Stroke patients recover more effectively when they are rehabilitated with bimanual movement rather than with unimanual movement; however, it remains unclear why bimanual movement is more effective for stroke recovery. Using a computational model of stroke recovery, this study suggests that bimanual movement facilitates the reorganization of a damaged motor cortex because this movement induces rotations in the preferred directions (PDs) of motor cortex neurons. Although the tuning curves of these neurons differ during unimanual and bimanual movement, changes in PD, but not changes in modulation depth, facilitate such reorganization. In addition, this reorganization was facilitated only when encoding PDs are rotated, but decoding PDs are not rotated. Bimanual movement facilitates reorganization because this movement changes neural activities through inter-hemispheric inhibition without changing cortical-spinal-muscle connections. Furthermore, stronger inter-hemispheric inhibition between motor cortices results in more effective reorganization. Thus, this study suggests that bimanual movement is effective for stroke rehabilitation because this movement rotates the encoding PDs of motor cortex neurons.
Citation: Takiyama K, Okada M (2012) Recovery in Stroke Rehabilitation through the Rotation of Preferred Directions Induced by Bimanual Movements: A Computational Study. PLoS ONE 7(5): e37594. https://doi.org/10.1371/journal.pone.0037594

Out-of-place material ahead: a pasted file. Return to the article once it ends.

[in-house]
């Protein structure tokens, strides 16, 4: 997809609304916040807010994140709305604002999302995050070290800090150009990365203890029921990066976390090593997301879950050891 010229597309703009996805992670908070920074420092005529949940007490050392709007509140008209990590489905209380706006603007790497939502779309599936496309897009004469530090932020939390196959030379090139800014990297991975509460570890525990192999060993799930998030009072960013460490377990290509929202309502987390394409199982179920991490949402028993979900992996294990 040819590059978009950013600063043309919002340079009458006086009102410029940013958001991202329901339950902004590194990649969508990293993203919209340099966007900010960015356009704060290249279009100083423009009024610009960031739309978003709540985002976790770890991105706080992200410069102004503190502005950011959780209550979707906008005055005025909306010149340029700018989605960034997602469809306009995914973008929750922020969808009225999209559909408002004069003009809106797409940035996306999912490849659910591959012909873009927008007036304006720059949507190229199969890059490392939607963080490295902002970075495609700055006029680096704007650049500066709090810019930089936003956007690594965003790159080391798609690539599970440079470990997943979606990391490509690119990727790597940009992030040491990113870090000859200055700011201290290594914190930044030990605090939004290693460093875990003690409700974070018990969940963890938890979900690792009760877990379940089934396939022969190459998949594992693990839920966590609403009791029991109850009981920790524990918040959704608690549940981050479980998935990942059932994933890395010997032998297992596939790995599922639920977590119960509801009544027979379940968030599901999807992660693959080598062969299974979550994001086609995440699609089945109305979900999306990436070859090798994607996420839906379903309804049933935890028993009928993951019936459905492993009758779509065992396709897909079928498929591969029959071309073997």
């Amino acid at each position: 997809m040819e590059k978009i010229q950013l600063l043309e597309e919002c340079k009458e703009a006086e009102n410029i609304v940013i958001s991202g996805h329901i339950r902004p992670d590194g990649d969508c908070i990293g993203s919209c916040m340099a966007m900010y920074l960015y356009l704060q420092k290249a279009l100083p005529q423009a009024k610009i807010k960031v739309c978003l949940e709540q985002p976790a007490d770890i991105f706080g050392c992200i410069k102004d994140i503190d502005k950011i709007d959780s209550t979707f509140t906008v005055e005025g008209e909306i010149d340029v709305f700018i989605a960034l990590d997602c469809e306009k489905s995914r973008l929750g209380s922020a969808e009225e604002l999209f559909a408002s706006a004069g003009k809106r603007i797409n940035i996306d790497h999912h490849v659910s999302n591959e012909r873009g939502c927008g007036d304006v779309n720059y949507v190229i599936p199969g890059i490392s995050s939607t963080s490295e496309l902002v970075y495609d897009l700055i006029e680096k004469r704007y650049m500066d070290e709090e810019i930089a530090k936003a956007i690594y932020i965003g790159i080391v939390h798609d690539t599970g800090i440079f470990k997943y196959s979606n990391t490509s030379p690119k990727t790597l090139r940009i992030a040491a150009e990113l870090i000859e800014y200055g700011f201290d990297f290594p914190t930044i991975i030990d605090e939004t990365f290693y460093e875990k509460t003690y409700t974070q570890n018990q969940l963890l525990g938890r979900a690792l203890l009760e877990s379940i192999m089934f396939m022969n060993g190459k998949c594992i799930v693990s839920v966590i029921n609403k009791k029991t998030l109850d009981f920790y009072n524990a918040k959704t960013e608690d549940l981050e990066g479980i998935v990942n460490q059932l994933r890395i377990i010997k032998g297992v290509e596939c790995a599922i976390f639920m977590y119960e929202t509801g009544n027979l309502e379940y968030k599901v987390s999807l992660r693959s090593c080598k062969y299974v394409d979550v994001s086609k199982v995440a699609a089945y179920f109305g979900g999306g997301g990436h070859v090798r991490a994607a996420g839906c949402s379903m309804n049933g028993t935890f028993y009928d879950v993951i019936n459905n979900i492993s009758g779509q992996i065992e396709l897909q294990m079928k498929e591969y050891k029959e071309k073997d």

Editor: Olivier Baud, Hôpital Robert Debré, France
Received: November 30, 2011; Accepted: April 25, 2012; Published: May 24, 2012
Copyright: © 2012 Takiyama, Okada. This is an open-access article distributed under the terms of the Creative Commons Attribution License, which permits unrestricted use, distribution, and reproduction in any medium, provided the original author and source are credited.
Funding: This work was partially supported by a Grant-in-Aid for Japan Society for the Promotion of Science Fellows (grant no. 10J04910) and a Grant-in-Aid for Scientific Research (A) (grant no. 20240020) from the Ministry of Education, Culture, Sports, Science, and Technology of Japan. The funders had no role in study design, data collection and analysis, decision to publish, or preparation of the manuscript.
Competing interests: The authors have declared that no competing interests exist.